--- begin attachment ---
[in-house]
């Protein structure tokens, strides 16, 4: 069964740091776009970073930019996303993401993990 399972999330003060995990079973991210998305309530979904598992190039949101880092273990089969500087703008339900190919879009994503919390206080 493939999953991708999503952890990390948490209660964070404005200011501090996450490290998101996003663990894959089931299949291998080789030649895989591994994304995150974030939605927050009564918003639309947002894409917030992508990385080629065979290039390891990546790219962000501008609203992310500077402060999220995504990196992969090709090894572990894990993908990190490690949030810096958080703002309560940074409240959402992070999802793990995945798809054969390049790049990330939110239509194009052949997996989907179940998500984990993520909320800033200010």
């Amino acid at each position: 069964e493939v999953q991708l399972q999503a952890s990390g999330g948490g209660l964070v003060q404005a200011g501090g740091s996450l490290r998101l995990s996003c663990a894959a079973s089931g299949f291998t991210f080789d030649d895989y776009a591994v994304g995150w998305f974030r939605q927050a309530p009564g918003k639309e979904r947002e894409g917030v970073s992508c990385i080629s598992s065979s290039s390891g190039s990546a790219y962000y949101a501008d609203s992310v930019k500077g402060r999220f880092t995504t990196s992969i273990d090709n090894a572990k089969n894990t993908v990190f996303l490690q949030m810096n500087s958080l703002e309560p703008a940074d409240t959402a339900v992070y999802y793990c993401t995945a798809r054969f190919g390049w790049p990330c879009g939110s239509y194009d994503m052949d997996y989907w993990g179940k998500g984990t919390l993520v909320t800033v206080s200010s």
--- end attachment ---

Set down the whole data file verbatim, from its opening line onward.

[in-house]
């Protein structure tokens, strides 16, 4: 069964740091776009970073930019996303993401993990 399972999330003060995990079973991210998305309530979904598992190039949101880092273990089969500087703008339900190919879009994503919390206080 493939999953991708999503952890990390948490209660964070404005200011501090996450490290998101996003663990894959089931299949291998080789030649895989591994994304995150974030939605927050009564918003639309947002894409917030992508990385080629065979290039390891990546790219962000501008609203992310500077402060999220995504990196992969090709090894572990894990993908990190490690949030810096958080703002309560940074409240959402992070999802793990995945798809054969390049790049990330939110239509194009052949997996989907179940998500984990993520909320800033200010």
């Amino acid at each position: 069964e493939v999953q991708l399972q999503a952890s990390g999330g948490g209660l964070v003060q404005a200011g501090g740091s996450l490290r998101l995990s996003c663990a894959a079973s089931g299949f291998t991210f080789d030649d895989y776009a591994v994304g995150w998305f974030r939605q927050a309530p009564g918003k639309e979904r947002e894409g917030v970073s992508c990385i080629s598992s065979s290039s390891g190039s990546a790219y962000y949101a501008d609203s992310v930019k500077g402060r999220f880092t995504t990196s992969i273990d090709n090894a572990k089969n894990t993908v990190f996303l490690q949030m810096n500087s958080l703002e309560p703008a940074d409240t959402a339900v992070y999802y793990c993401t995945a798809r054969f190919g390049w790049p990330c879009g939110s239509y194009d994503m052949d997996y989907w993990g179940k998500g984990t919390l993520v909320t800033v206080s200010s």